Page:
Greenbelt secondhand smoke case ends, but leaves door open to similar litigation -- Gazette.Net


A Greenbelt man’s secondhand smoke lawsuit against his neighbors and housing cooperative Greenbelt Homes Inc. has gone up in smoke on appeal, but experts say this may not be the last such case.

The Maryland Special Appeals Court filed an opinion June 27 that upheld a Prince George’s County Circuit Court decision against plaintiff David Schuman, who sued Greenbelt Homes Inc. and his neighbors, finding Schuman was not entitled to damages for the neighbors’ secondhand smoke.

According to court filings, Schuman originally sued Darko Popovic and his wife, Svetlana Popovic, as well as GHI in March 2010 for $300,000 in compensatory damages alleging secondhand smoke from the Popovics’ town home was seeping into his town home. The two residences had a common wall.

However, in the time it took the case to wind its way through the legal system, Svetlana Popovic passed away, and Darko Popovic agreed to only smoke outside.

Darko Popovic declined to speak with The Gazette. Calls to Schuman and his attorney, J.P. Szymkowicz, were not returned.

“Mr. Schuman, by his own testimony, said the situation was remedied by shutting his window and turning on the fan,” said Kathleen Hoke, director of the University of Maryland Legal Resource Center for Tobacco Regulation, Litigation and Advocacy.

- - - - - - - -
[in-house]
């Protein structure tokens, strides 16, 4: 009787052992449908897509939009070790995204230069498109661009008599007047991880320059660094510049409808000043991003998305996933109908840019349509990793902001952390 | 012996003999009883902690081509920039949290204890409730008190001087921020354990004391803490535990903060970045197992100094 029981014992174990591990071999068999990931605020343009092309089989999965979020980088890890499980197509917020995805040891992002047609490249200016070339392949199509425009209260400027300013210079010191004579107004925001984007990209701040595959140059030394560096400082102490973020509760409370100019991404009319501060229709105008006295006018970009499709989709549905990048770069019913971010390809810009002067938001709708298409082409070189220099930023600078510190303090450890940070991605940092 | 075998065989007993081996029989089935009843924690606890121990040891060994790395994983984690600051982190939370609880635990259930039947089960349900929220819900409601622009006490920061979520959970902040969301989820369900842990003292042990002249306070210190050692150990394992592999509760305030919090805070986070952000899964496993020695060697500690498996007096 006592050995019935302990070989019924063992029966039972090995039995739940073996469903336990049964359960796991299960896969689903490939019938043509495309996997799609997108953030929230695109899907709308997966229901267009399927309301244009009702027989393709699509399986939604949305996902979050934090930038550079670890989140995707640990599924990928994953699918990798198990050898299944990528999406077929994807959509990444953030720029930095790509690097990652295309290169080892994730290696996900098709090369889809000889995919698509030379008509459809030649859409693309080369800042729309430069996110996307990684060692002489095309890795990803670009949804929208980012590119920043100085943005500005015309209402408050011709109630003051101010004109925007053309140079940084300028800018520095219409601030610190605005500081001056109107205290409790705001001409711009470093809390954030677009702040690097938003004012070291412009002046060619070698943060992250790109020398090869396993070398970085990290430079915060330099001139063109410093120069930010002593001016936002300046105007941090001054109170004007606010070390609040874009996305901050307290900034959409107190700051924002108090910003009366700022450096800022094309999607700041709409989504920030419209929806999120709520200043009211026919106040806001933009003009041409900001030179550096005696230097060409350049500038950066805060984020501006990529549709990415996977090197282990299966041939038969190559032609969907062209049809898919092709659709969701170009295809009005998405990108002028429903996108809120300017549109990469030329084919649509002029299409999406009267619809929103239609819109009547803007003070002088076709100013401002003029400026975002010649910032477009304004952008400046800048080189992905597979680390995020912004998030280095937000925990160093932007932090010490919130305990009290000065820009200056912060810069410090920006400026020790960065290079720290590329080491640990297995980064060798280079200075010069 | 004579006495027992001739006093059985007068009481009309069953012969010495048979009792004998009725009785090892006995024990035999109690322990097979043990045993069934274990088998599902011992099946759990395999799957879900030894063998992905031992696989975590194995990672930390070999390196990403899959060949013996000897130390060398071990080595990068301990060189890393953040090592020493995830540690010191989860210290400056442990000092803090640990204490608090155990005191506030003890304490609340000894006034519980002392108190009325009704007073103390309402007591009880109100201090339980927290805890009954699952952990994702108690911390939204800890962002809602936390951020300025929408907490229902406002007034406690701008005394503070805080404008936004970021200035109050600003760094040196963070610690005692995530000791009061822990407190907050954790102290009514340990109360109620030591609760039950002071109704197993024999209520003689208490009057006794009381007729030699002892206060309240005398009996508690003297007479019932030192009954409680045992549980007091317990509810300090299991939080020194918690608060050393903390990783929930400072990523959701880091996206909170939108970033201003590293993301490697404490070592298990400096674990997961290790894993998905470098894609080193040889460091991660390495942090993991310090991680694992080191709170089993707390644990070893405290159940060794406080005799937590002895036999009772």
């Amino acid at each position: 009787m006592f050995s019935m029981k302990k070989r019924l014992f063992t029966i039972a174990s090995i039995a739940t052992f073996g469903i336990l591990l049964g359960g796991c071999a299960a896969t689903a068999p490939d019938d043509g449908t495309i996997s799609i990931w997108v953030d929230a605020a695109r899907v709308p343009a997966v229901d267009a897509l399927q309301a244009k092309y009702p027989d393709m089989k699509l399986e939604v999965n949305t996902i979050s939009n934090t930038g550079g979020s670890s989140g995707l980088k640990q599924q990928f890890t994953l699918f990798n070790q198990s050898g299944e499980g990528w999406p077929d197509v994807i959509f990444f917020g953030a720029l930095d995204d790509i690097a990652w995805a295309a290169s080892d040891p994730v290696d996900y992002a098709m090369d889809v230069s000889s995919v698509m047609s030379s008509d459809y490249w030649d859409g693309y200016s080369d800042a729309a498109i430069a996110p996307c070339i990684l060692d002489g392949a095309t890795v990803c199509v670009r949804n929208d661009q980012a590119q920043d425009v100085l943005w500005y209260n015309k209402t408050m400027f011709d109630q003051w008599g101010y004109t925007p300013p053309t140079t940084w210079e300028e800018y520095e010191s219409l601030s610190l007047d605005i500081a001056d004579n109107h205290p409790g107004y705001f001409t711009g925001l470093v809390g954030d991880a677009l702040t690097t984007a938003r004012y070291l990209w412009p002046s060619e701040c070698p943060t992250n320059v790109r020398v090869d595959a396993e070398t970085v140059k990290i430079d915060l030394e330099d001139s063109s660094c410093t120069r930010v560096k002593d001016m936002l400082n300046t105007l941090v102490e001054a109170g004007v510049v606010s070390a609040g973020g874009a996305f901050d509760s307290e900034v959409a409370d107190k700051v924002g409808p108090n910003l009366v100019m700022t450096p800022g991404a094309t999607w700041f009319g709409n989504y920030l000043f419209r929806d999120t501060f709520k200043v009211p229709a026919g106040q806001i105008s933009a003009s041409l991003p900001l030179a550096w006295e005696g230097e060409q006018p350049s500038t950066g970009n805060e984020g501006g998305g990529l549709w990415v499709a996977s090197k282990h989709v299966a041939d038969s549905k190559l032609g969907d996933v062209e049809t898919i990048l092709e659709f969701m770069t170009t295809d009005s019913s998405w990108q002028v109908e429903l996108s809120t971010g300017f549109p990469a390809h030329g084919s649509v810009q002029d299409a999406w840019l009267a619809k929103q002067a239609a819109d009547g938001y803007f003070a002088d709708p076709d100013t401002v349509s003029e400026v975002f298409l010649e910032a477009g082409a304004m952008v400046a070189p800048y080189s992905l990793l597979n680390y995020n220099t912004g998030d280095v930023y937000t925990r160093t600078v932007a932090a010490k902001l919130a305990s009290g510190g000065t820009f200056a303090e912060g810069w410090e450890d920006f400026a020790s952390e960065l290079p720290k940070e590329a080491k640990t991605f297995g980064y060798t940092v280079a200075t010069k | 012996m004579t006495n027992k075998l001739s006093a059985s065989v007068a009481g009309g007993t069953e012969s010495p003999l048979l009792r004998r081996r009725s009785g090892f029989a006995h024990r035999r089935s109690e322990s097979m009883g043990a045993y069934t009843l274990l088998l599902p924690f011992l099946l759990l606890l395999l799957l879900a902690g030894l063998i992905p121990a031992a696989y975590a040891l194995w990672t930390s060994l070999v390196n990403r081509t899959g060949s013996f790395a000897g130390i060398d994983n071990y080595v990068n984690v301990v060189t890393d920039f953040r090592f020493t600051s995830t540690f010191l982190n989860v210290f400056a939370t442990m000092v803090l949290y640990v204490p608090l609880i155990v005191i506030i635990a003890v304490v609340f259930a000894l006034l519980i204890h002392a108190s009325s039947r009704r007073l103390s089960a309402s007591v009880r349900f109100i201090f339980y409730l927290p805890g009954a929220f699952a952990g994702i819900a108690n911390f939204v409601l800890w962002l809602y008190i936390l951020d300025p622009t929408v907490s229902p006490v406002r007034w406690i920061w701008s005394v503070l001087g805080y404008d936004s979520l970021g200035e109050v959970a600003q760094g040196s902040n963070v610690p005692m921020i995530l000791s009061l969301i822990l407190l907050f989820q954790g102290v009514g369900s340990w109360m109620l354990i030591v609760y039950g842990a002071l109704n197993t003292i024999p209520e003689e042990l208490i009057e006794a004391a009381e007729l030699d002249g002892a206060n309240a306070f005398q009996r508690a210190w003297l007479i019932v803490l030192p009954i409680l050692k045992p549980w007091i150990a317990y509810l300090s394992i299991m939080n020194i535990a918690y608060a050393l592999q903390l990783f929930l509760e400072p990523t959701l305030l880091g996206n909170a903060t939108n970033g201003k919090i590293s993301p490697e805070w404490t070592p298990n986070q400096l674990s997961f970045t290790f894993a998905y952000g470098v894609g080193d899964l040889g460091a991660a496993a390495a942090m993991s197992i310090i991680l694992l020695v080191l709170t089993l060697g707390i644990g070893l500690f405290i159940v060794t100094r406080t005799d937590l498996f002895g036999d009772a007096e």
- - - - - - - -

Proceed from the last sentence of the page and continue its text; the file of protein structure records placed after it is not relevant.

Hoke said that because the suit progressed to the point where the plaintiff’s initial complaint no longer applied, the court never answered the central question of whether a person can sue for damages due to secondhand smoke.

“No door has been closed to possible future litigation,” Hoke said.

“As we went smoke-free in our workplaces and in public places, ironically, the place where people felt they were less safe [from second-hand smoke] was in their home. On the other hand, many people feel it’s their right to smoke in the privacy of their own homes. It’s almost a perfect storm of rights and responsibilities in this context,” Hoke said.

GHI was included as a defendant because Schuman alleged the smoking violated the nuisance clause of the Mutual Owner Contract, an agreement signed by each individual buying a home in the publicly owned cooperative. The contract states residents will not engage in nuisance behavior.

GHI property manager Eldon Ralph declined to discuss the particulars of the case, saying only, “I think the court’s opinion speaks for itself.”

Ralph said that during GHI’s annual membership meeting, held May 16, a proposal was passed allowing GHI members to ban smoking in their individual row of homes.

The co-op consists of 1,600 homes on 256 acres, and homes are arranged in rows of two to eight attached units.

Ralph said that if all of a row’s residents agree, they can amend their Mutual Owner Contract to ban smoking, and future residents would have to abide by the ban. To date, no row has amended the contract to become smoke-free, Ralph said.

Ralph said the new policy is not directly tied to the suit, except in that the suit may have brought the subject to the forefront of residents’ minds.

Hoke said that statewide and nationally, condominium boards, apartment management companies and similar housing organizations are voluntarily banning smoking within buildings, and in the long run, this is more effective and less time-consuming than litigation.

“We receive calls almost on a daily basis from multi-unit homeowners and condominium associations on how they can go smoke-free,” Hoke said.